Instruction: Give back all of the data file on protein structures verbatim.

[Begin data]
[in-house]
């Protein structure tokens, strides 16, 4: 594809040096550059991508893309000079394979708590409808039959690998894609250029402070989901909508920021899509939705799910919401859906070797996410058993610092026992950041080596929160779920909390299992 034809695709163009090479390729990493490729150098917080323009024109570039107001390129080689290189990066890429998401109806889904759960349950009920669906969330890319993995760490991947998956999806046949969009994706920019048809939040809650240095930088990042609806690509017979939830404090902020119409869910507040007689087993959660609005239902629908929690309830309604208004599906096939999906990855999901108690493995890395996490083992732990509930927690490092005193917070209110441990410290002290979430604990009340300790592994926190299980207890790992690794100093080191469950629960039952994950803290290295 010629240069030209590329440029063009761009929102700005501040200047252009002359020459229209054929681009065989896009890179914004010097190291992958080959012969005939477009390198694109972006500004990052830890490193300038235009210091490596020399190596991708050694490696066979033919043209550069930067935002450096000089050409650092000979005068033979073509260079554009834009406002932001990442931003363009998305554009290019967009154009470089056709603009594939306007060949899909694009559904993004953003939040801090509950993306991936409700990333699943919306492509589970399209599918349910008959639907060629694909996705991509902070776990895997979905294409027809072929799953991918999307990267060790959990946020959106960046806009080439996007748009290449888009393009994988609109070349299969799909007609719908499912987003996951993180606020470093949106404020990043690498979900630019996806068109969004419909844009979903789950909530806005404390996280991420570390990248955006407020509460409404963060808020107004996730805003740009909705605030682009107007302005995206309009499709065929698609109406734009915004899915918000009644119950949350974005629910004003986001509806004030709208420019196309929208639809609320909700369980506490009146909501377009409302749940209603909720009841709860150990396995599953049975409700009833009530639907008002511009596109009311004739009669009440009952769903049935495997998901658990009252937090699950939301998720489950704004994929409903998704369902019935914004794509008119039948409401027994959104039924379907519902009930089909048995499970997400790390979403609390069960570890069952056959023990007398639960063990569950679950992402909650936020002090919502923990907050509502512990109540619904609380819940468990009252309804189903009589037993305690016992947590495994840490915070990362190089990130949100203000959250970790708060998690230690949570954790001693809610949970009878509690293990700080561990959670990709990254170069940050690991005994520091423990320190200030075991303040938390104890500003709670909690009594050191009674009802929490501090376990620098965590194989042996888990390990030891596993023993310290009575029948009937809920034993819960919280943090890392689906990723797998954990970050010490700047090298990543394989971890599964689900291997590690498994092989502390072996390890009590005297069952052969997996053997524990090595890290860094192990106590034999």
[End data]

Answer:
[in-house]
């Protein structure tokens, strides 16, 4: 594809040096550059991508893309000079394979708590409808039959690998894609250029402070989901909508920021899509939705799910919401859906070797996410058993610092026992950041080596929160779920909390299992 034809695709163009090479390729990493490729150098917080323009024109570039107001390129080689290189990066890429998401109806889904759960349950009920669906969330890319993995760490991947998956999806046949969009994706920019048809939040809650240095930088990042609806690509017979939830404090902020119409869910507040007689087993959660609005239902629908929690309830309604208004599906096939999906990855999901108690493995890395996490083992732990509930927690490092005193917070209110441990410290002290979430604990009340300790592994926190299980207890790992690794100093080191469950629960039952994950803290290295 010629240069030209590329440029063009761009929102700005501040200047252009002359020459229209054929681009065989896009890179914004010097190291992958080959012969005939477009390198694109972006500004990052830890490193300038235009210091490596020399190596991708050694490696066979033919043209550069930067935002450096000089050409650092000979005068033979073509260079554009834009406002932001990442931003363009998305554009290019967009154009470089056709603009594939306007060949899909694009559904993004953003939040801090509950993306991936409700990333699943919306492509589970399209599918349910008959639907060629694909996705991509902070776990895997979905294409027809072929799953991918999307990267060790959990946020959106960046806009080439996007748009290449888009393009994988609109070349299969799909007609719908499912987003996951993180606020470093949106404020990043690498979900630019996806068109969004419909844009979903789950909530806005404390996280991420570390990248955006407020509460409404963060808020107004996730805003740009909705605030682009107007302005995206309009499709065929698609109406734009915004899915918000009644119950949350974005629910004003986001509806004030709208420019196309929208639809609320909700369980506490009146909501377009409302749940209603909720009841709860150990396995599953049975409700009833009530639907008002511009596109009311004739009669009440009952769903049935495997998901658990009252937090699950939301998720489950704004994929409903998704369902019935914004794509008119039948409401027994959104039924379907519902009930089909048995499970997400790390979403609390069960570890069952056959023990007398639960063990569950679950992402909650936020002090919502923990907050509502512990109540619904609380819940468990009252309804189903009589037993305690016992947590495994840490915070990362190089990130949100203000959250970790708060998690230690949570954790001693809610949970009878509690293990700080561990959670990709990254170069940050690991005994520091423990320190200030075991303040938390104890500003709670909690009594050191009674009802929490501090376990620098965590194989042996888990390990030891596993023993310290009575029948009937809920034993819960919280943090890392689906990723797998954990970050010490700047090298990543394989971890599964689900291997590690498994092989502390072996390890009590005297069952052969997996053997524990090595890290860094192990106590034999």